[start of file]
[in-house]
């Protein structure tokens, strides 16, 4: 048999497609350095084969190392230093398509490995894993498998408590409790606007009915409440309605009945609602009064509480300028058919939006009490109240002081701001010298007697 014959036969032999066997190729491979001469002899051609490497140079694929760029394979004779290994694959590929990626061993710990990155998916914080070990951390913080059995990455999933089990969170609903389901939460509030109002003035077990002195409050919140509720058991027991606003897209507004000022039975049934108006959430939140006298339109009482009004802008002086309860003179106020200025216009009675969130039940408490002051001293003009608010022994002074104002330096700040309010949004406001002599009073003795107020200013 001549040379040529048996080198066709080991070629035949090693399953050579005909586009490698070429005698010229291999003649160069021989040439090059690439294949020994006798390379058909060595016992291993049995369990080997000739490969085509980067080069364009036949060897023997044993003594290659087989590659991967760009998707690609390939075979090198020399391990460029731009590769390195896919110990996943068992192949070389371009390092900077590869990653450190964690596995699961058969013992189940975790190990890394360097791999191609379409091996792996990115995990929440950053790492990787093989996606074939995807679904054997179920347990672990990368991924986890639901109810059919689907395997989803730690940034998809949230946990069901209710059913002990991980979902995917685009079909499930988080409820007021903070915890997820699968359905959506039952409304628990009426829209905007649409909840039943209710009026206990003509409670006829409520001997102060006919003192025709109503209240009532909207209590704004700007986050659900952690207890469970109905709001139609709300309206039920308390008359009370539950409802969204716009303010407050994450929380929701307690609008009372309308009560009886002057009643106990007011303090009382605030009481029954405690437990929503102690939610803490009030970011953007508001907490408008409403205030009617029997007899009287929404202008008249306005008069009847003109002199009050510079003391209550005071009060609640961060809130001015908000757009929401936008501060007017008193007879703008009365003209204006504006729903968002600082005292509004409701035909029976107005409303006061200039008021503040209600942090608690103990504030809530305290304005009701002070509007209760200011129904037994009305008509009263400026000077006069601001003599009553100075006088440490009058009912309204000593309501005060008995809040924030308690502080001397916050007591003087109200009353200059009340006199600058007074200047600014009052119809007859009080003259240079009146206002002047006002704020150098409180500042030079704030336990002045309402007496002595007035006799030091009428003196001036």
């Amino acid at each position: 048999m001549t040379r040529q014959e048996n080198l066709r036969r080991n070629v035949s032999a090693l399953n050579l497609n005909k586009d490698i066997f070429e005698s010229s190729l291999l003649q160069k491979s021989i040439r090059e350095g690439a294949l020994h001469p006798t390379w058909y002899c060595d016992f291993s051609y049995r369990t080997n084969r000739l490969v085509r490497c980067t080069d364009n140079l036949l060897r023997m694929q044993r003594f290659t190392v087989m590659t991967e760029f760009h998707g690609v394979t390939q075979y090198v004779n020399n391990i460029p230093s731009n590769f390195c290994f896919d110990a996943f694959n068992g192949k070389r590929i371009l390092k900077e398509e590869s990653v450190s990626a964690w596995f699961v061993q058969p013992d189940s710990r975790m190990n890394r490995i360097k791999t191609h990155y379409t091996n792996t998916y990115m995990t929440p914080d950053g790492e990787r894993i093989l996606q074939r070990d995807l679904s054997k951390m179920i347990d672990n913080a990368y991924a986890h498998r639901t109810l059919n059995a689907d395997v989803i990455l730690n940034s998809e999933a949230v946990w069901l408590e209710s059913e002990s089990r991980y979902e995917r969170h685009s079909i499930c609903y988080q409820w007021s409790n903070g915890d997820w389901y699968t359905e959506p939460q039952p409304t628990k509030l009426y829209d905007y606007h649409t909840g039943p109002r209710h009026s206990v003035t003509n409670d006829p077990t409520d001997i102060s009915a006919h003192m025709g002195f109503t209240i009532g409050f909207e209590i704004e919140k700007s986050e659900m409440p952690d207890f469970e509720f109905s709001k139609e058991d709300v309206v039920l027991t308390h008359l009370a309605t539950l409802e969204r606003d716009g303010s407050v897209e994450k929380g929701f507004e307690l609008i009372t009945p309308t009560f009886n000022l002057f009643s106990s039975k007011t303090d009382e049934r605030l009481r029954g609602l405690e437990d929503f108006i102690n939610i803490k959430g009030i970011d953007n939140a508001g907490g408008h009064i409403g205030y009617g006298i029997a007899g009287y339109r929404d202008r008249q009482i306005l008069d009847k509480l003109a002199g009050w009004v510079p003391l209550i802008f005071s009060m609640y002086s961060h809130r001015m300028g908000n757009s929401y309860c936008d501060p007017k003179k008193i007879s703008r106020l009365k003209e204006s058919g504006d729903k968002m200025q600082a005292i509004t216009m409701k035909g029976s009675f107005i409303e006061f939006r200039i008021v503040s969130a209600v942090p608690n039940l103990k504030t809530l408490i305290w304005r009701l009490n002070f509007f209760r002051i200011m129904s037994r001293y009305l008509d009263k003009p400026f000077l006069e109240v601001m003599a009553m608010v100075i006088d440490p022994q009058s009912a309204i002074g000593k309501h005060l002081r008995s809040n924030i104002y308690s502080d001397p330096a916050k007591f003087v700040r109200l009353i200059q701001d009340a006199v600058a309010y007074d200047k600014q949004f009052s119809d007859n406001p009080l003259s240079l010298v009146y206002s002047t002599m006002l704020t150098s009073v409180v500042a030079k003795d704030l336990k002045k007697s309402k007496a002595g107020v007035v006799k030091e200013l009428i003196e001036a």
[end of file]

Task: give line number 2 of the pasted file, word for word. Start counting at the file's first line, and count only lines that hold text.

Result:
């Protein structure tokens, strides 16, 4: 048999497609350095084969190392230093398509490995894993498998408590409790606007009915409440309605009945609602009064509480300028058919939006009490109240002081701001010298007697 014959036969032999066997190729491979001469002899051609490497140079694929760029394979004779290994694959590929990626061993710990990155998916914080070990951390913080059995990455999933089990969170609903389901939460509030109002003035077990002195409050919140509720058991027991606003897209507004000022039975049934108006959430939140006298339109009482009004802008002086309860003179106020200025216009009675969130039940408490002051001293003009608010022994002074104002330096700040309010949004406001002599009073003795107020200013 001549040379040529048996080198066709080991070629035949090693399953050579005909586009490698070429005698010229291999003649160069021989040439090059690439294949020994006798390379058909060595016992291993049995369990080997000739490969085509980067080069364009036949060897023997044993003594290659087989590659991967760009998707690609390939075979090198020399391990460029731009590769390195896919110990996943068992192949070389371009390092900077590869990653450190964690596995699961058969013992189940975790190990890394360097791999191609379409091996792996990115995990929440950053790492990787093989996606074939995807679904054997179920347990672990990368991924986890639901109810059919689907395997989803730690940034998809949230946990069901209710059913002990991980979902995917685009079909499930988080409820007021903070915890997820699968359905959506039952409304628990009426829209905007649409909840039943209710009026206990003509409670006829409520001997102060006919003192025709109503209240009532909207209590704004700007986050659900952690207890469970109905709001139609709300309206039920308390008359009370539950409802969204716009303010407050994450929380929701307690609008009372309308009560009886002057009643106990007011303090009382605030009481029954405690437990929503102690939610803490009030970011953007508001907490408008409403205030009617029997007899009287929404202008008249306005008069009847003109002199009050510079003391209550005071009060609640961060809130001015908000757009929401936008501060007017008193007879703008009365003209204006504006729903968002600082005292509004409701035909029976107005409303006061200039008021503040209600942090608690103990504030809530305290304005009701002070509007209760200011129904037994009305008509009263400026000077006069601001003599009553100075006088440490009058009912309204000593309501005060008995809040924030308690502080001397916050007591003087109200009353200059009340006199600058007074200047600014009052119809007859009080003259240079009146206002002047006002704020150098409180500042030079704030336990002045309402007496002595007035006799030091009428003196001036």